I think the most confusing thing for my clients is the different types of 4xx bounces. Some mean try again in a few minutes like Yahoo’s typical:

    “451 mta4311.mail.gq1.yahoo.com Resources temporarily unavailable. Please try again later [#4.16.1].”

    These are potentially retried many times in a single send.

    Some should not be retried like this from Icloud:

    450 4.2.2 : user is overquota

    That message should be removed from the queue.

    Moreover, some of those should be counted with the 3 strike rule that many senders use to determine a mailbox is invalid, while some should not.

    So when a client asks about whether we “retry”, as if it’s some fancy feature, the only good answer is “sometimes”.

  • The “handshake agreement” was between some US ESP and some US ISPs, in the early 2000s indeed. It’s a very long time ago, MANY things evolved since, on both sides, and considering a hard bounce really is hard only after a few tries is a behavior from the past. I’m confident not many ISPs would still agree to this today.
    In the past 5 years, I’ve seen twice a case where an ISP (the same) provided “hard” replies for valid email addresses. So we had to manually un-hard the addresses sent to this ISP during the issue.

    You should apply the “X bounces over a minimum of Y days” only to soft bounces, and remove hard ones immediately.

    @Laura: you only mention replies from the receiving server, but you don’t mention addresses that don’t exist (at the moment of the submission) because the domain doesn’t exist, the DNS is down, there’s no MX (or A but honestly …) record, the MX server is down, i.e: there’s no reply from the expected server. To me, “hard” is when the receiving server said “this particular email address does not exist”, and “soft” is all other reasons.

  • At multi-gigabyte providers (e.g., Google) the mailbox is just part of the 15GB or whatever of storage allowed for the account. I believe this means that “mailbox full” doesn’t so much mean that the mail spool itself is full, necessarily, but rather that the account is using all the storage space allotted to it.

    See also http://support.google.com/mail/answer/6374270

  • Good point, it may not all be mail. But the “mailbox full” still means no mail will be accepted until the user goes under quota.

    In fact, that’s exactly how old school mailboxes worked. My very first ISP account offered 10MB of data – and that included email and any content I published on my personal website. I would purge mail from my account monthly to stay under quota, particularly after I started actually putting images on my website. I think my website used 8MB and mail got 2 or so.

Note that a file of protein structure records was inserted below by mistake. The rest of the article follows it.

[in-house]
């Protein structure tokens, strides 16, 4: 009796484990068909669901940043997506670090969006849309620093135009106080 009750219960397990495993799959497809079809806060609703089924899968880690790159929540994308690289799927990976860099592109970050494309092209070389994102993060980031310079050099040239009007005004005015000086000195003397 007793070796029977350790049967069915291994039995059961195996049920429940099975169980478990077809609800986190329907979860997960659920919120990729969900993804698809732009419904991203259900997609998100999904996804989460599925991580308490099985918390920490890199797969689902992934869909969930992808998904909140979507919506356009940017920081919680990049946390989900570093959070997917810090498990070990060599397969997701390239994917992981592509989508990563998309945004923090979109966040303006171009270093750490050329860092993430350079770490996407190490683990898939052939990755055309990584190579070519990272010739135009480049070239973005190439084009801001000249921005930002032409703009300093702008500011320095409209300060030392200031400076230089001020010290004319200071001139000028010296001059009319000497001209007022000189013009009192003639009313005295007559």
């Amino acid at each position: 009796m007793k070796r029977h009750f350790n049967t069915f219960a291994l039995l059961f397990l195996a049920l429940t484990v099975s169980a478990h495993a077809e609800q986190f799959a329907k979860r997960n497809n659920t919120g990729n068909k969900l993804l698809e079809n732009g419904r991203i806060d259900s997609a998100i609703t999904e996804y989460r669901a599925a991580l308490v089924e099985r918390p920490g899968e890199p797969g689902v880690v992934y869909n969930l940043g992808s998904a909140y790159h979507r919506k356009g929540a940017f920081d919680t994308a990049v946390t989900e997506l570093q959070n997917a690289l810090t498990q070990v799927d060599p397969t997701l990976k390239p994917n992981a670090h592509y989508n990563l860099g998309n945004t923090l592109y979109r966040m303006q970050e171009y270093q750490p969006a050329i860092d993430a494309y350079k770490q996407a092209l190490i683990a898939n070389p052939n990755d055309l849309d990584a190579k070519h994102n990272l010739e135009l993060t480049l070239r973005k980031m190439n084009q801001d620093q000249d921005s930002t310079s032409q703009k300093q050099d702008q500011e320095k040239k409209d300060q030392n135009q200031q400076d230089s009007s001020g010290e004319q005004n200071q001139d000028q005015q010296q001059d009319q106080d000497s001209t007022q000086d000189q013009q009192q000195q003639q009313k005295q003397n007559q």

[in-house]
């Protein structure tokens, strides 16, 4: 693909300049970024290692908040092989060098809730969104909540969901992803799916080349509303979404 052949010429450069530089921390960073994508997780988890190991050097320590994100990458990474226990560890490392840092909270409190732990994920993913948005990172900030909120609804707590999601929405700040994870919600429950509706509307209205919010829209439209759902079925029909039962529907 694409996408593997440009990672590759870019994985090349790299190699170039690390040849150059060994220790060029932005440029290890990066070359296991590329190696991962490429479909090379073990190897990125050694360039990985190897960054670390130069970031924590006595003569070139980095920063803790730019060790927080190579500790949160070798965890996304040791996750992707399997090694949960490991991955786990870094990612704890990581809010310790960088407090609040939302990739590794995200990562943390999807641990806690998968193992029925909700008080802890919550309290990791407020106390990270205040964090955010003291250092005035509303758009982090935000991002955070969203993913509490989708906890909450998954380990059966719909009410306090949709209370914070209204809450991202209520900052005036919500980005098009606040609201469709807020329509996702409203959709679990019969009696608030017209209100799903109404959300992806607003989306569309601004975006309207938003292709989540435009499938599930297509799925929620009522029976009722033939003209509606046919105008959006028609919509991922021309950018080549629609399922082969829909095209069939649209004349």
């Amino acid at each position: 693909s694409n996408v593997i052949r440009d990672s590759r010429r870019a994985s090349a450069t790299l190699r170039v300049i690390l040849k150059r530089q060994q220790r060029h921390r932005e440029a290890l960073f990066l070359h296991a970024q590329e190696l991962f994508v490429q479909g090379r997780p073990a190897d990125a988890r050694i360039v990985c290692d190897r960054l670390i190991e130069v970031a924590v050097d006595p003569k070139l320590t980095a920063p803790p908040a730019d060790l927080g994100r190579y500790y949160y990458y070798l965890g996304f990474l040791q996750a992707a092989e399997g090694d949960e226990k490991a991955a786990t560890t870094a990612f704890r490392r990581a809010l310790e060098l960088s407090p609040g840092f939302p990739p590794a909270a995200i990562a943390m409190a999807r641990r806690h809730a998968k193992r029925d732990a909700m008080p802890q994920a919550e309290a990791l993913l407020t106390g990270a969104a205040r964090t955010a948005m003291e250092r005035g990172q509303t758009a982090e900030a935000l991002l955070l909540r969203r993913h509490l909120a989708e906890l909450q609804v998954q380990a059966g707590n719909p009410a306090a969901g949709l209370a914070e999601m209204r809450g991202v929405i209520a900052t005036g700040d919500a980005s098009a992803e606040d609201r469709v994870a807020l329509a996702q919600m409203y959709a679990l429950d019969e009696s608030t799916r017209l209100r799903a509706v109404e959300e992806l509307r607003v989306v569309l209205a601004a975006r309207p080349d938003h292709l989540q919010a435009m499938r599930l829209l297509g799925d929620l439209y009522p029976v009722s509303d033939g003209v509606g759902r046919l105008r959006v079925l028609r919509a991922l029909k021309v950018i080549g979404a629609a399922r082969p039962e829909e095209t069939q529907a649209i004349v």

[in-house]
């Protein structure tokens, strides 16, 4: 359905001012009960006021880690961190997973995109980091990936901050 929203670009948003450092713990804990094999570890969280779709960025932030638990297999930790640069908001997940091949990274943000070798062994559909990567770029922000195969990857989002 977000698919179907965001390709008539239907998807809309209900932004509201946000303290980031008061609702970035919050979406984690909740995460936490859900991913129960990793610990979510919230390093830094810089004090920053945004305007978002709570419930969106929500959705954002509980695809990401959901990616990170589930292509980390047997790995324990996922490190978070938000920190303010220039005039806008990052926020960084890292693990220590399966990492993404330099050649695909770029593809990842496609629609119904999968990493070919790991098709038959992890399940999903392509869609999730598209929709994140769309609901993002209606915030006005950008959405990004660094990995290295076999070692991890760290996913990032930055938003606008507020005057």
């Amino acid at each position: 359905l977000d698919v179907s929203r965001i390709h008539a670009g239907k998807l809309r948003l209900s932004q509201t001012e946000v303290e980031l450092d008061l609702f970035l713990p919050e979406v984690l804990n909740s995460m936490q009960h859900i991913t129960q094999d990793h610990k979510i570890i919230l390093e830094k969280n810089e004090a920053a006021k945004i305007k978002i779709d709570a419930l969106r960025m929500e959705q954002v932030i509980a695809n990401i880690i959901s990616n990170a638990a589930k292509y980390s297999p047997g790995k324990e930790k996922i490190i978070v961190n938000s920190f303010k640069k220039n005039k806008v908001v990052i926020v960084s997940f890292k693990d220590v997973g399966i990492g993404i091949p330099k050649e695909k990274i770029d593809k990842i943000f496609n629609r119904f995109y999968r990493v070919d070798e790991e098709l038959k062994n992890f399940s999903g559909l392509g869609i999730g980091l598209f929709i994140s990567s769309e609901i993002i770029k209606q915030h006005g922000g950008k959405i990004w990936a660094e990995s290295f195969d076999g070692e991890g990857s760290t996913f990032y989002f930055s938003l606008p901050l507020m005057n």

• you only mention replies from the receiving server, but you don’t mention addresses that don’t exist (at the moment of the submission) because the domain doesn’t exist, the DNS is down, there’s no MX (or A but honestly …) record, the MX server is down, i.e: there’s no reply from the expected server.

    That is correct, I didn’t mention it. As I said, I made a deliberate choice to focus on certain aspects of bounce handling. In this post it was about the SMTP transaction itself. Some of the modern bulk mail MTAs will create a fake SMTP response so that these addresses can be processed with regular bounce handling. However, none of these are failures occur during the SMTP transaction and they don’t involve an actual response from the receiving mailserver.

    There are multiple other posts to be written about this issue, delivery failures outside the SMTP transaction is one of them.

  • Sometime “when it’s appropriate” is the only rational response. It’s not always a good one.

    A few years ago I had a client using multiple ESPs wanting their in house database to be the database of record. My task was to look at how each individual ESP was bounce handling and come up with a sane and sensible ruleset they could use to apply to all the ESPs. Getting the rules was impossible (although I’d consulted on bounce handling for one of the ESPs more than a decade ago so I had a really old copy of their detailed bounce handling rules from then). We did our best, but each ESP does things so individually that it was tough. I did spend about 3 days working on the venn diagram of bounces that I should clean up and share sometime.

  • I remember 552/5.2.2 being the error code I usually saw with ‘mailbox full’/’quota exceeded’-type messages. Has there been a big move to 4.2.2? I know that 5.2.2 is treated as a temporary error by at least some mailing list software.

    RFC 3463 seems to indicate that both 4.2.2 and 5.2.2 are acceptable, and doesn’t seem to recommend one over the other.